June is Villanelle Month!

toniclark
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Joined: May 5th, 2006, 6:47 pm

June 2nd, 2015, 8:10 am #1

June is Villanelle Month at The Waters. Join us for an exploration of this old French form. You can read a bit about the form and its history at poets.org, Wikipedia, and many other websites.



If you really want to delve into it, here are a couple of books of interest:



Villanelles, Edited by Annie Finch and Marie-Elizabeth Mali



The Villanelle: Evolution of a Poetic Form, by Ronald E. McFarland







The two most famous ones, I'm sure, are Dylan Thomas's "Do Not Go Gentle Into That Good Night" and Elizabeth Bishop's "One Art."



Here are many of the most famous ones: The Best Villanelles of All Time.



Here's one by my friend, Julie Kane: Thoughtball Villanelle. Julie did her PhD dissertation on the history of the villanelle. 



And following are some examples from Waters Poets.



Esther, in another thread, offered the suggestion of using borrowed lines to begin a villanelle. I've found it useful to start with someone else's rhyming couplet (as lines 1 and 3). Here are a couple I wrote a long time ago using that technique.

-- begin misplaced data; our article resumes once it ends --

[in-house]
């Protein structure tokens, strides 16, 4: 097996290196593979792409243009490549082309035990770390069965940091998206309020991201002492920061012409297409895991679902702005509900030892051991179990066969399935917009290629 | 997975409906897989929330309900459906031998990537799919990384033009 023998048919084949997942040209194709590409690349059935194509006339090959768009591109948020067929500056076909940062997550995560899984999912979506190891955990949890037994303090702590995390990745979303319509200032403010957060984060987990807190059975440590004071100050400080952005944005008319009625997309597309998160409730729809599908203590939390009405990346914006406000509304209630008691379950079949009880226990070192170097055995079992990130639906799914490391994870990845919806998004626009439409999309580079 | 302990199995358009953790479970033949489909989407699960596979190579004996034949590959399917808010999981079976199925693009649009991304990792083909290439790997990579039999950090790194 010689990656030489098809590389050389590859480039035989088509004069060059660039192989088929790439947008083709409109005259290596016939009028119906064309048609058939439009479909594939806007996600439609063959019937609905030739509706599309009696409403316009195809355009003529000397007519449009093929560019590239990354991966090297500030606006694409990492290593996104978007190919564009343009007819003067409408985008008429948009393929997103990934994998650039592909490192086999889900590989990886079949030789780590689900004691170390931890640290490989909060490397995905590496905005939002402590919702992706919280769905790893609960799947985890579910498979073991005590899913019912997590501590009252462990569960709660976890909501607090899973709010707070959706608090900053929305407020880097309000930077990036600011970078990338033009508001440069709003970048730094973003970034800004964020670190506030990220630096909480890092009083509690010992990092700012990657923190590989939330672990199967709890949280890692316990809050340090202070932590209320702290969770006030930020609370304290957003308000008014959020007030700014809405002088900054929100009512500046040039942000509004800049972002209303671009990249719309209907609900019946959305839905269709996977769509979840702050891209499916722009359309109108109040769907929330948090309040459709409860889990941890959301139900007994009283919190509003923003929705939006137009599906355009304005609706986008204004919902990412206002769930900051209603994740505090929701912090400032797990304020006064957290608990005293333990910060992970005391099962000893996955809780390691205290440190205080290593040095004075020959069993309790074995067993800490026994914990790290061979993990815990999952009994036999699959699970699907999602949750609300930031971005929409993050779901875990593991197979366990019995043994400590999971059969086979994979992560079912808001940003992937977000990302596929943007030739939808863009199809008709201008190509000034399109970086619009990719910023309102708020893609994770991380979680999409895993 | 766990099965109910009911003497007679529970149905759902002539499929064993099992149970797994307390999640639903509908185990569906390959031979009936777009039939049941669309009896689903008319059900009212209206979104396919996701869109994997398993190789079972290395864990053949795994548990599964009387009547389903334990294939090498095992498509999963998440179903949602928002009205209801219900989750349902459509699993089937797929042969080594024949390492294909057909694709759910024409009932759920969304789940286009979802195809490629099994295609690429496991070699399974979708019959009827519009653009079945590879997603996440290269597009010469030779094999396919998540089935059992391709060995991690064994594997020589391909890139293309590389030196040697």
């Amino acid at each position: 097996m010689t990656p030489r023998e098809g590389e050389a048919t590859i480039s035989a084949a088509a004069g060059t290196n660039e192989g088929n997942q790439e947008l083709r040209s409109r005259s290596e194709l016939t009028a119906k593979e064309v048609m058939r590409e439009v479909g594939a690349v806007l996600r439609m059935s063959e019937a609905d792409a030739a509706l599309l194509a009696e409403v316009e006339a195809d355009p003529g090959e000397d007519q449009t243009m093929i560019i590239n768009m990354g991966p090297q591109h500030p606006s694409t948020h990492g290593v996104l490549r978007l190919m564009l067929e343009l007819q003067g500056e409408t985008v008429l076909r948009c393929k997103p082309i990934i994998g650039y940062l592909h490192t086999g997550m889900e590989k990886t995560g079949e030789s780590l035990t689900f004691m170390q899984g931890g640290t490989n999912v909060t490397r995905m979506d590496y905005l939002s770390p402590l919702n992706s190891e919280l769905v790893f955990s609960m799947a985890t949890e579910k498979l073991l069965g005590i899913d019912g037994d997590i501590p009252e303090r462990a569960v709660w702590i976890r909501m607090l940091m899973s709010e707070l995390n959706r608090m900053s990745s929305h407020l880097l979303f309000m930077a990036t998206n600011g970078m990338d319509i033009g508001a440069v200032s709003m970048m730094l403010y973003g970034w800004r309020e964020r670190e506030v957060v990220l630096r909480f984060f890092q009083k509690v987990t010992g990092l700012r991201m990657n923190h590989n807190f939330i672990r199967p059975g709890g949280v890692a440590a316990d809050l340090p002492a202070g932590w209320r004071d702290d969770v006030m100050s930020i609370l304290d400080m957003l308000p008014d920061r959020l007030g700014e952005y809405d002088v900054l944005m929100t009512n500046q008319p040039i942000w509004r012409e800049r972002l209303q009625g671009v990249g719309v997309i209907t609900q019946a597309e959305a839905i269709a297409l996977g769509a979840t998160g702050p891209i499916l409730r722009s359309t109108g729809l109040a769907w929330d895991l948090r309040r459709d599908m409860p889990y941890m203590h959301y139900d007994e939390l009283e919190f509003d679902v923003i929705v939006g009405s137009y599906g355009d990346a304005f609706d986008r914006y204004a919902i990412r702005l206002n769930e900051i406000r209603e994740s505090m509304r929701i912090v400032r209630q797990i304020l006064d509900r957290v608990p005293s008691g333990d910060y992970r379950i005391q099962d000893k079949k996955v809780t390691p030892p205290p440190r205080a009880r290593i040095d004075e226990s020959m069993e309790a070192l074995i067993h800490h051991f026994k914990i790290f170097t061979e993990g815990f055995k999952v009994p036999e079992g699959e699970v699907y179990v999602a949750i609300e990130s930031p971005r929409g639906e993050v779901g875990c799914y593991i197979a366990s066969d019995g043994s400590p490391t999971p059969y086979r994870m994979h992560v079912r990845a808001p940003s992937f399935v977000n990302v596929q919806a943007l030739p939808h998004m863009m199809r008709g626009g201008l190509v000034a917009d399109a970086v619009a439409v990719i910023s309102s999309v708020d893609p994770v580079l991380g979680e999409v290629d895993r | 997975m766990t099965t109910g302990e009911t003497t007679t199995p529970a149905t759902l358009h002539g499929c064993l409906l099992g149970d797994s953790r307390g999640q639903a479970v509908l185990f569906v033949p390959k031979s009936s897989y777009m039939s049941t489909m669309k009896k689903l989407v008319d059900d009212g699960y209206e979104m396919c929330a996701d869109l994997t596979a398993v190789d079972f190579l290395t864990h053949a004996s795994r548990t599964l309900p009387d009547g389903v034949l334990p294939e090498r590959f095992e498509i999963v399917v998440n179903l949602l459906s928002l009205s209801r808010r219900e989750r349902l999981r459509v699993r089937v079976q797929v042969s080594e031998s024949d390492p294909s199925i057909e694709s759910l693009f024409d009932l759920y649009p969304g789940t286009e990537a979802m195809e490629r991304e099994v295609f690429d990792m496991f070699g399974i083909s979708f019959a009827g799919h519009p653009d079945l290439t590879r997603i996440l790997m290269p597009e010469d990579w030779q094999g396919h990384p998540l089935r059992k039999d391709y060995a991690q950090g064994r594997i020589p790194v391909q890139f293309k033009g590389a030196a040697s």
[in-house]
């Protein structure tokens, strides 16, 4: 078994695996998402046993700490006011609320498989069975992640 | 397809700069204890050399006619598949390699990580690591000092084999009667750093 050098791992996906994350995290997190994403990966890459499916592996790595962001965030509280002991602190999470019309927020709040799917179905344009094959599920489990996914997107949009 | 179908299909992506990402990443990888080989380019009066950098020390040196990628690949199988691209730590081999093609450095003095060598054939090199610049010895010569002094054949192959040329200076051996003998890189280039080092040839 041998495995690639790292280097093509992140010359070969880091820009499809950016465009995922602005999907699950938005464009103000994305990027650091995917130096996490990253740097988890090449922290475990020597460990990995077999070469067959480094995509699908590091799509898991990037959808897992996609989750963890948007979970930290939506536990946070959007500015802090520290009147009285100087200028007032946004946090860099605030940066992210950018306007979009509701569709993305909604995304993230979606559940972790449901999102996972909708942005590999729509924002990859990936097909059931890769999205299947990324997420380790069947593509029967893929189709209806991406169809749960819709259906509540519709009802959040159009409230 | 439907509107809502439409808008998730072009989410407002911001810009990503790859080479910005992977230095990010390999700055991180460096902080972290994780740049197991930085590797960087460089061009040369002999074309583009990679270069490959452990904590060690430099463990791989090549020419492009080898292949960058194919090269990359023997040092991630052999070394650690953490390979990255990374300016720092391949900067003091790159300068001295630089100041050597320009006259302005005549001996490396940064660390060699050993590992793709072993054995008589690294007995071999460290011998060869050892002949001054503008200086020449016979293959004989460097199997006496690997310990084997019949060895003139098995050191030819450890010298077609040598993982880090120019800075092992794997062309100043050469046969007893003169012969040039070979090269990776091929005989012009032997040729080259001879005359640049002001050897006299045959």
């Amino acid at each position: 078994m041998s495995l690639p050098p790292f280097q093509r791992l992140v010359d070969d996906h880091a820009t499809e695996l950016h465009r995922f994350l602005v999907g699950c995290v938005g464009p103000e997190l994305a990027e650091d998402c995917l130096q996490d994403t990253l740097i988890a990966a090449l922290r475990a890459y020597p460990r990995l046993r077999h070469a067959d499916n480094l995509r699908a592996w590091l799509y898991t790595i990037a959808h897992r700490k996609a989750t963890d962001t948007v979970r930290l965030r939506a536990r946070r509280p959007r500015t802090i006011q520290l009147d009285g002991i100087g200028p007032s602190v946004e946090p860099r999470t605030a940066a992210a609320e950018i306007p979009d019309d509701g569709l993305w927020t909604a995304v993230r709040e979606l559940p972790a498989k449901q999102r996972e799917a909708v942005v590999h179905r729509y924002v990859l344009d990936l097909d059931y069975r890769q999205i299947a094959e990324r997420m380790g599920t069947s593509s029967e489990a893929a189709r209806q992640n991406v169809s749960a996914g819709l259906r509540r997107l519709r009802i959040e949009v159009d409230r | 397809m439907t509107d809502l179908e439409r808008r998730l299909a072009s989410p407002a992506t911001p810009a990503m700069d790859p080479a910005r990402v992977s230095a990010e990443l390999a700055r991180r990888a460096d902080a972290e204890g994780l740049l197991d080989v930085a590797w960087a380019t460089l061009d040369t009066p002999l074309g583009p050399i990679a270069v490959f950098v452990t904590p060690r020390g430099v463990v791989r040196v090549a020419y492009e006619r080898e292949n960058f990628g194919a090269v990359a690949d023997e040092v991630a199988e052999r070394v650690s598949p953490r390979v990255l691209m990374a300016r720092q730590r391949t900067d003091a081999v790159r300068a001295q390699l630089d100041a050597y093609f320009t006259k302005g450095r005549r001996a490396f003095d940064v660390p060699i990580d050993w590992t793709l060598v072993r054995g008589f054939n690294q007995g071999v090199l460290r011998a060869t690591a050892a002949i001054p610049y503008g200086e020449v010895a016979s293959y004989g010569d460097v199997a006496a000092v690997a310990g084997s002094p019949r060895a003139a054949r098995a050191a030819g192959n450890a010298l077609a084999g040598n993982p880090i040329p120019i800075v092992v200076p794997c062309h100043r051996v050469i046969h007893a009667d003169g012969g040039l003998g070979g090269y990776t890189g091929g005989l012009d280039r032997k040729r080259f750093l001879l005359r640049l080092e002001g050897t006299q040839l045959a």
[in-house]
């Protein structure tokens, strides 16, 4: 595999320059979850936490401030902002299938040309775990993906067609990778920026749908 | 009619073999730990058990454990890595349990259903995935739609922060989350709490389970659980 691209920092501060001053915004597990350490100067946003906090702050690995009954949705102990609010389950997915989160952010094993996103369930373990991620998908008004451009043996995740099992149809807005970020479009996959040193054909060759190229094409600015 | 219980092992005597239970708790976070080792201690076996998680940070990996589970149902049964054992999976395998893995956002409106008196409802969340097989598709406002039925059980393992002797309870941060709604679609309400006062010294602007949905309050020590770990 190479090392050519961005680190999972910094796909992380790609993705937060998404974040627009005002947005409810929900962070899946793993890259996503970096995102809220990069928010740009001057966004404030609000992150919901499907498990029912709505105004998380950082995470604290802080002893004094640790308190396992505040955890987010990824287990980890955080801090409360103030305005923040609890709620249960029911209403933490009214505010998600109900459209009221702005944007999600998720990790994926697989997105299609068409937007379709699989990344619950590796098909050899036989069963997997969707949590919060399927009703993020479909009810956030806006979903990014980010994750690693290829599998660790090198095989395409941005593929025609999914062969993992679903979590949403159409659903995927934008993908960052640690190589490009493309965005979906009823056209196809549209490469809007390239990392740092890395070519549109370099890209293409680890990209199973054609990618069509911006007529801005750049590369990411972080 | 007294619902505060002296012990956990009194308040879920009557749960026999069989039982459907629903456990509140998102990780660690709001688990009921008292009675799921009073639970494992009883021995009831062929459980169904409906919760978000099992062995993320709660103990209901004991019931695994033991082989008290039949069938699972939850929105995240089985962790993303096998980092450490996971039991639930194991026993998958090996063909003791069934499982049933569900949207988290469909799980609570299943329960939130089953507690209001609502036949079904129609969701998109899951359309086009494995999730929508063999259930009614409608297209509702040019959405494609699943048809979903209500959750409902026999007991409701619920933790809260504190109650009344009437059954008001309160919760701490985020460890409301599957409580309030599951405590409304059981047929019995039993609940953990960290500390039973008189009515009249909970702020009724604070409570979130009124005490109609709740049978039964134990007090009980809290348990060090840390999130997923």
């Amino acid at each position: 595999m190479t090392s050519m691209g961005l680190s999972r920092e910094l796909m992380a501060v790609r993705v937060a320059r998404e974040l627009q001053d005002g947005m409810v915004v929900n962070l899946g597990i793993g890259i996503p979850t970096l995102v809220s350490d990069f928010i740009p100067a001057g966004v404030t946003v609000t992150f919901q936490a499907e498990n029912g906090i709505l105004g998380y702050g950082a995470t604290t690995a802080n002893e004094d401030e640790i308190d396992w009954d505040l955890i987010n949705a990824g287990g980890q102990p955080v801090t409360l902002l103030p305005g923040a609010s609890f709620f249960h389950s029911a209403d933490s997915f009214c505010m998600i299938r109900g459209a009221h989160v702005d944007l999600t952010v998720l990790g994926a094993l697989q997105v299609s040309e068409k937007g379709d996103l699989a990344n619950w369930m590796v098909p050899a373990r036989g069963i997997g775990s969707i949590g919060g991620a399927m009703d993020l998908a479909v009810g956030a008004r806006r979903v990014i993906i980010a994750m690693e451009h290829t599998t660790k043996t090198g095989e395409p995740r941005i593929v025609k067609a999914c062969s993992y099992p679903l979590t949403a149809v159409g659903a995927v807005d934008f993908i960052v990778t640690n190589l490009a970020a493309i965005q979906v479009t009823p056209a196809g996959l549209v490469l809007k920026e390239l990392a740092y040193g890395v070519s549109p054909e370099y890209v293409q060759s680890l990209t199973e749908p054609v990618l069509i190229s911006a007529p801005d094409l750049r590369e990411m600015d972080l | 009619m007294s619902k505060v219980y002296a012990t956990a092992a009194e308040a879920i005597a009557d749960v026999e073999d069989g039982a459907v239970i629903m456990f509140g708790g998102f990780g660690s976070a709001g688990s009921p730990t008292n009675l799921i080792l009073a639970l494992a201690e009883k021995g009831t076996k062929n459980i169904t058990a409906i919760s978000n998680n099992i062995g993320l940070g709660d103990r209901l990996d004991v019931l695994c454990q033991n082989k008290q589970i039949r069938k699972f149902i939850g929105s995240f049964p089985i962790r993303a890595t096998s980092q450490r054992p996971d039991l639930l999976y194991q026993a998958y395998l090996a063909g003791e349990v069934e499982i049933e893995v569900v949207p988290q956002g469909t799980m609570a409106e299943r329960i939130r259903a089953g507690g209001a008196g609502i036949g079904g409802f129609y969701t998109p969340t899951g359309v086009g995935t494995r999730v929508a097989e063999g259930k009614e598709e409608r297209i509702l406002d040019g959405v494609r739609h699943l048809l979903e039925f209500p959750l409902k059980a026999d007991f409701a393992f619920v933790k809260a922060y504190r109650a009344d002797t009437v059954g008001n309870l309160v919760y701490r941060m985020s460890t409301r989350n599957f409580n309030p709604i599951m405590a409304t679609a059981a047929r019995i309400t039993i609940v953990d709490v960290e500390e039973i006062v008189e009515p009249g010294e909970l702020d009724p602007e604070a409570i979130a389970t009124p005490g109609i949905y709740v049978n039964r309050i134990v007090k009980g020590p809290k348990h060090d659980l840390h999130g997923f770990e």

Caveat



         Great Caesar's bust is on my shelf,

         And I don't feel so well myself.

                 Arthur Guiterman, "On the Vanity of Earthly Greatness" 



Great Caesar's bust is on my shelf,

who once filled generals with dread.

And I don't feel so well, myself.



Memento mori! No power or wealth

can last. Gaze at his laureled head:

Great Caesar's bust is on my shelf.



Tempus fugit – It takes your breath

away -- just as our dreams have fled.

And I don't feel so well, myself.



We cling to youth, we pray for health—

But Time’s bloodhounds can’t be misled.

Great Caesar's bust is on my shelf.



Death may approach with shadowy stealth

or galloping like a thoroughbred.

And I don't feel so well, myself.



So, carpe diem! Enjoy yourself.

Vita brevis and then you're dead.

Great Caesar's bust is on my shelf,

and I don't feel so well, myself.





The Thought of Men 



         After a couplet by Dorothy Parker 



I shudder at the thought of men, 

their bumbling efforts at romance. 

I’m due to fall in love again. 



This is the way it’s always been. 

I don’t mind pets. I’m good with plants. 

I shudder at the thought of men.